5. Birth fathers have rights, just not quite as many as birth mothers.

Putative father registries are just plain stupid. You’re basically registering with the government the fact that you had sex with someone. Advertising for fathers in newspapers is not only outdated, but it’s also an invasion of privacy for both parties involved. I could write an entire post just about this.

To sum up, lying about the father of a child would be a crime. Every reasonable effort must be made to identify a father. He must be allowed to participate to the extent he wishes in the adoption plan. If he doesn’t want to make an adoption plan, but the expectant mother does, this is where the “just not quite as many as birth mothers” contingency comes in.

Because the expectant/birth mother bears all of the risks and responsibilities of pregnancy, she has more rights to choose what happens after the baby is born. If the birth father truly wants to parent, he can go before a judge and prove himself fit to do so. Otherwise, what mom says, goes. I’m sure this is going to be controversial. As the mother of a son, yes, I would want my son to be granted rights to his future child. However, I’ve seen far too many situations in which men step in at the last minute and refuse to sign TPR, without any intent of parenting, just to have control over the baby’s mother. That’s not right.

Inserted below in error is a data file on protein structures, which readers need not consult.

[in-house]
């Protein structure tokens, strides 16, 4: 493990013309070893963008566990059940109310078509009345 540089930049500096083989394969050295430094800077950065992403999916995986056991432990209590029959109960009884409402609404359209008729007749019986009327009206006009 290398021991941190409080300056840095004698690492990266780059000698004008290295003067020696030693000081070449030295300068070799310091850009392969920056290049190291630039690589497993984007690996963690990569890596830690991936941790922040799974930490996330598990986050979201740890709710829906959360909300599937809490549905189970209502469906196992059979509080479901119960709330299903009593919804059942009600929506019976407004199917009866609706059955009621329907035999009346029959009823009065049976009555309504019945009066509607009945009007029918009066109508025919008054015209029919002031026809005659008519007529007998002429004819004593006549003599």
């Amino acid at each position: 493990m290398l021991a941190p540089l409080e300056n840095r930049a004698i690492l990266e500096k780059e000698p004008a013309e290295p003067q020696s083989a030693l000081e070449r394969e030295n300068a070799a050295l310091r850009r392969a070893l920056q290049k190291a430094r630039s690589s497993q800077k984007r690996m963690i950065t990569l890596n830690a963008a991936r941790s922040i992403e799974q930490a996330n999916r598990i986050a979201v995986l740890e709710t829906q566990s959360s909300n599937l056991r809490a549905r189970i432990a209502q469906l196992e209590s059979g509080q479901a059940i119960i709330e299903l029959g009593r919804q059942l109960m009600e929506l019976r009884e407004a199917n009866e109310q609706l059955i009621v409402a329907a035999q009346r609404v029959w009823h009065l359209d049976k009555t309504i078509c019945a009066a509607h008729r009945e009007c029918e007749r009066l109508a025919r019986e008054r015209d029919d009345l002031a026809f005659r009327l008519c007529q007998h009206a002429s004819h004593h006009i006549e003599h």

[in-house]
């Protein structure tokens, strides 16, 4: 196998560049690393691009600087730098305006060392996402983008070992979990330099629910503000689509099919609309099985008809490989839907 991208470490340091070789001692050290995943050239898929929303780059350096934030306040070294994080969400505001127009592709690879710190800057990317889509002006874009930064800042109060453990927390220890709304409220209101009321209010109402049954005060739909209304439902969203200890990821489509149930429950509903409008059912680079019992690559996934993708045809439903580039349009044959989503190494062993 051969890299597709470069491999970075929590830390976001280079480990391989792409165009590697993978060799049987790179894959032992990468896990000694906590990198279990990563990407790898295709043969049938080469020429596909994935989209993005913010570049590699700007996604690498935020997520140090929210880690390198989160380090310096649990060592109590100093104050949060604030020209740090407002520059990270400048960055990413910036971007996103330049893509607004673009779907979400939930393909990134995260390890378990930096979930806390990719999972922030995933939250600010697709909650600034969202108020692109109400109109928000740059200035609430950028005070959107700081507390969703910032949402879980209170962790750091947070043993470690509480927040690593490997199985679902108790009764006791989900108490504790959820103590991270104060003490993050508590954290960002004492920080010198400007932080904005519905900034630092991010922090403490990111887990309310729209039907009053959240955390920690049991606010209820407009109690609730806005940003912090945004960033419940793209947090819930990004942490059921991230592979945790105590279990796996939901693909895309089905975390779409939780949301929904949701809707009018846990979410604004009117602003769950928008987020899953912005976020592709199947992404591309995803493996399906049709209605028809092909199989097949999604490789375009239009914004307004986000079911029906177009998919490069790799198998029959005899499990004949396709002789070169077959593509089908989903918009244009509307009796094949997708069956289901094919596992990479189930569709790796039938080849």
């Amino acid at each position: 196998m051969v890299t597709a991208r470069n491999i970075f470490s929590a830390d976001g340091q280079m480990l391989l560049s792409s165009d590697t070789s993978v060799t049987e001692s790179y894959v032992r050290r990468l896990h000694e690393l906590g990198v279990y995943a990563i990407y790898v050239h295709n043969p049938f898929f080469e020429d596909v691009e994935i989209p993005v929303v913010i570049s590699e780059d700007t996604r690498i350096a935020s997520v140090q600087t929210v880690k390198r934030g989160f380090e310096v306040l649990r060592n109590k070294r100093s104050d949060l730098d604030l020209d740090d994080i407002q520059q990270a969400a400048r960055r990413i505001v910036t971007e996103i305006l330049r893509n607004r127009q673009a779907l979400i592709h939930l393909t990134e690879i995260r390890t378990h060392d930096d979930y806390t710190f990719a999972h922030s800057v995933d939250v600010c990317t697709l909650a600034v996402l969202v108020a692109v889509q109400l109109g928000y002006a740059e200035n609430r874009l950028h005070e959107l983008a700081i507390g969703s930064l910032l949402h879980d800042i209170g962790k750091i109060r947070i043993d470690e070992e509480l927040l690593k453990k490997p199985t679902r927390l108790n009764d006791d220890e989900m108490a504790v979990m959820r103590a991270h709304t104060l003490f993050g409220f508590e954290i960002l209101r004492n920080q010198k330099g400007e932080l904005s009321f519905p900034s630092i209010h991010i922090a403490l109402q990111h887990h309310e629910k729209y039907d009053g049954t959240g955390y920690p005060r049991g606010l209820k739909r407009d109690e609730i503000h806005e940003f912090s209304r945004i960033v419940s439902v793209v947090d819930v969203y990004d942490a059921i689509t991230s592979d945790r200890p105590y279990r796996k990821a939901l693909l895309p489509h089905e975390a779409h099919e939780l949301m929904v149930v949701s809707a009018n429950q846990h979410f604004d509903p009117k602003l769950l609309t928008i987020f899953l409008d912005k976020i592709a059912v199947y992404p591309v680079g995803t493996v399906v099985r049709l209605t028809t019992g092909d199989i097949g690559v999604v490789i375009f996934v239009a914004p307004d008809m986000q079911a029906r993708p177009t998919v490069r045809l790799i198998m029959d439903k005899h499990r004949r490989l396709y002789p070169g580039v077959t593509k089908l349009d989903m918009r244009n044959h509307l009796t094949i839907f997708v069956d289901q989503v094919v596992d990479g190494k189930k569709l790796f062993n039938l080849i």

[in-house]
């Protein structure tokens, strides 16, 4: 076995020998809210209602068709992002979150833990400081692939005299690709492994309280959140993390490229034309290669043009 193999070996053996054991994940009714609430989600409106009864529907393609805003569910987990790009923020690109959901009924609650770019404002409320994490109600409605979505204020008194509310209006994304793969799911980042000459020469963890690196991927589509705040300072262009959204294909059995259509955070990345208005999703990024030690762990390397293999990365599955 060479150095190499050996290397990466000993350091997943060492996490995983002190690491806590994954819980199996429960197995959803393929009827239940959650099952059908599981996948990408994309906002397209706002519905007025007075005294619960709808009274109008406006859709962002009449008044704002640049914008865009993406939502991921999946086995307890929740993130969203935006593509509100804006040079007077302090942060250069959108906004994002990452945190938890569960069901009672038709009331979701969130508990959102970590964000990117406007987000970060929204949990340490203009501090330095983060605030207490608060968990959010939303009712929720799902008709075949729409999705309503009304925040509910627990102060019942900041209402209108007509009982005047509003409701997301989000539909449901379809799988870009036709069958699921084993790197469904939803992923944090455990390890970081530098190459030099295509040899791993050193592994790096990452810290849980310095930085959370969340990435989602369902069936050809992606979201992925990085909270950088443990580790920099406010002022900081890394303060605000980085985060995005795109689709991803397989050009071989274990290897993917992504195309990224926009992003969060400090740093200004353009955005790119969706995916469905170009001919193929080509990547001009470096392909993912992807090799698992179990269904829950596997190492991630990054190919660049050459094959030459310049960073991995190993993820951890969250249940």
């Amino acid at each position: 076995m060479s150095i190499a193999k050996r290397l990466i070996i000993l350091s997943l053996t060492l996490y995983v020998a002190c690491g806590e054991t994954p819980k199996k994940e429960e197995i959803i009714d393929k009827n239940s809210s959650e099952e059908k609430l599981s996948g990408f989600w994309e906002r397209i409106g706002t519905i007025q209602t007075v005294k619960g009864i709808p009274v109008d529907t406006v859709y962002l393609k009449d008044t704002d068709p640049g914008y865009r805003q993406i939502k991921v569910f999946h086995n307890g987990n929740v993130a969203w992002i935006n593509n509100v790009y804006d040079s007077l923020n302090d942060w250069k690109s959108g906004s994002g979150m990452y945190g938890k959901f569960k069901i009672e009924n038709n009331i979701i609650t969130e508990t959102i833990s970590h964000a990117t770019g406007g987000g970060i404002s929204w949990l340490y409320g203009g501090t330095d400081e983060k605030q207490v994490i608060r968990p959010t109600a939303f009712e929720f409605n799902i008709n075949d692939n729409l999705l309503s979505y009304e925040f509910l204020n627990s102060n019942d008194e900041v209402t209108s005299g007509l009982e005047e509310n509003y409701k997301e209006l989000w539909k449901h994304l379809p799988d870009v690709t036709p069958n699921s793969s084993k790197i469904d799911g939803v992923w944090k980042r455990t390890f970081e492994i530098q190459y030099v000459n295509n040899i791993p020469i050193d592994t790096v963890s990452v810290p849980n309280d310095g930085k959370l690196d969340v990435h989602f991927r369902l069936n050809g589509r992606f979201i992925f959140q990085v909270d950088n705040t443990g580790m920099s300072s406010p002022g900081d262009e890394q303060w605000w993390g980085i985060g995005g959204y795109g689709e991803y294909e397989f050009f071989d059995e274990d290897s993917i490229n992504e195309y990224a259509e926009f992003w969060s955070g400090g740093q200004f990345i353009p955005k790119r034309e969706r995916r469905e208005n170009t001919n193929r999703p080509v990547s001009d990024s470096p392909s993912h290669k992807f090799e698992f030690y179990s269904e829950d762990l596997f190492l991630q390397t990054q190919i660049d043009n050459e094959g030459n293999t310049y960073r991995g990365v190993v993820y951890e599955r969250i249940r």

6. Home studies are standardized.

Currently, home study requirements vary, not only from state to state but also from agency to agency. In some states, independent social workers are allowed to perform home studies, which means they can also set some of their own standards. Some agencies have arbitrary requirements that really have nothing to do with child safety, such as specifying how long a couple must be married or how many children may be in one home (regardless of the number of rooms or square feet in a home). New standards would be developed with the care and safety of children foremost in mind. Education is also a requirement for passing a home study. There would be some leeway in what the PAPs could do to obtain said education, but there would be some hard and fast rules about what that education entailed. There are also standards for what the home inspection entails.

7. Birth mother expenses are not paid directly by the PAPs.

The very existence of birth mother expenses has some people convinced that private adoption is baby buying or at least inherently unethical. I’m not against birthmother expenses, but I am against individual PAPs paying the expenses of a particular person. I think that one agency we considered using for our second adoption has the right idea. They ask PAPs to donate a fixed amount of money to their Expectant Parents Fund. That donation is tax-deductible—it’s not subject to the Adoption Tax Credit because it is a charitable donation to a non-profit. When an expectant mother contacts the agency and she requires help, the agency does everything it can to find her help using available resources, including the Expectant Parents Fund. Some expectant moms don’t really need anything, while others, like those fleeing domestic violence, need a lot more. When the money comes from the agency and not the PAPs, there’s less room for coercion.

There are other, smaller changes I’d like to make—like to stop adoption professionals from calling pregnant women “birth mothers” before they’ve given birth—but these are the big ones. What do you think? How would you reform adoption?